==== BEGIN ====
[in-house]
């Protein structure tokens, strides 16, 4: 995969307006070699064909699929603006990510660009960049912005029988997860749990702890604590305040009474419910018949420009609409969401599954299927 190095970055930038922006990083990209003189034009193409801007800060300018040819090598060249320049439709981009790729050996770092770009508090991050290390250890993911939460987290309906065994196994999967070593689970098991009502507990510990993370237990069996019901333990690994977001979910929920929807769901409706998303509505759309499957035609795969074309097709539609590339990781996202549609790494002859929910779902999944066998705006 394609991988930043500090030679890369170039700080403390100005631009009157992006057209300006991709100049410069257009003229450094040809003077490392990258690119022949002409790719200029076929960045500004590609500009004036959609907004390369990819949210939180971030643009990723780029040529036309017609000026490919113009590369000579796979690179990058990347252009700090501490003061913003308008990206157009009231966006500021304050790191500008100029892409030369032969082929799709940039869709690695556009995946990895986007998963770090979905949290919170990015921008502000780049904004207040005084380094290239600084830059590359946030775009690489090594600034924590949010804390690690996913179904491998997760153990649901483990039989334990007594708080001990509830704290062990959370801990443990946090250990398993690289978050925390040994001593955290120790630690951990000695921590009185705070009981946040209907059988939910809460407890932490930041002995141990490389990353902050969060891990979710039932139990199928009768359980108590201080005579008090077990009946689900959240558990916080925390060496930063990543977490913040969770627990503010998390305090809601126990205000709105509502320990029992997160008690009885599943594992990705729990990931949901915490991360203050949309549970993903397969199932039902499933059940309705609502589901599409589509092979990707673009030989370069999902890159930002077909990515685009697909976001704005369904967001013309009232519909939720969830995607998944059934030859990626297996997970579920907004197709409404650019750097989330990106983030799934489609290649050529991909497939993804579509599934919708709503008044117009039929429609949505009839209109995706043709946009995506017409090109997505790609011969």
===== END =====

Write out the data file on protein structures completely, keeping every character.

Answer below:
[in-house]
């Protein structure tokens, strides 16, 4: 995969307006070699064909699929603006990510660009960049912005029988997860749990702890604590305040009474419910018949420009609409969401599954299927 190095970055930038922006990083990209003189034009193409801007800060300018040819090598060249320049439709981009790729050996770092770009508090991050290390250890993911939460987290309906065994196994999967070593689970098991009502507990510990993370237990069996019901333990690994977001979910929920929807769901409706998303509505759309499957035609795969074309097709539609590339990781996202549609790494002859929910779902999944066998705006 394609991988930043500090030679890369170039700080403390100005631009009157992006057209300006991709100049410069257009003229450094040809003077490392990258690119022949002409790719200029076929960045500004590609500009004036959609907004390369990819949210939180971030643009990723780029040529036309017609000026490919113009590369000579796979690179990058990347252009700090501490003061913003308008990206157009009231966006500021304050790191500008100029892409030369032969082929799709940039869709690695556009995946990895986007998963770090979905949290919170990015921008502000780049904004207040005084380094290239600084830059590359946030775009690489090594600034924590949010804390690690996913179904491998997760153990649901483990039989334990007594708080001990509830704290062990959370801990443990946090250990398993690289978050925390040994001593955290120790630690951990000695921590009185705070009981946040209907059988939910809460407890932490930041002995141990490389990353902050969060891990979710039932139990199928009768359980108590201080005579008090077990009946689900959240558990916080925390060496930063990543977490913040969770627990503010998390305090809601126990205000709105509502320990029992997160008690009885599943594992990705729990990931949901915490991360203050949309549970993903397969199932039902499933059940309705609502589901599409589509092979990707673009030989370069999902890159930002077909990515685009697909976001704005369904967001013309009232519909939720969830995607998944059934030859990626297996997970579920907004197709409404650019750097989330990106983030799934489609290649050529991909497939993804579509599934919708709503008044117009039929429609949505009839209109995706043709946009995506017409090109997505790609011969």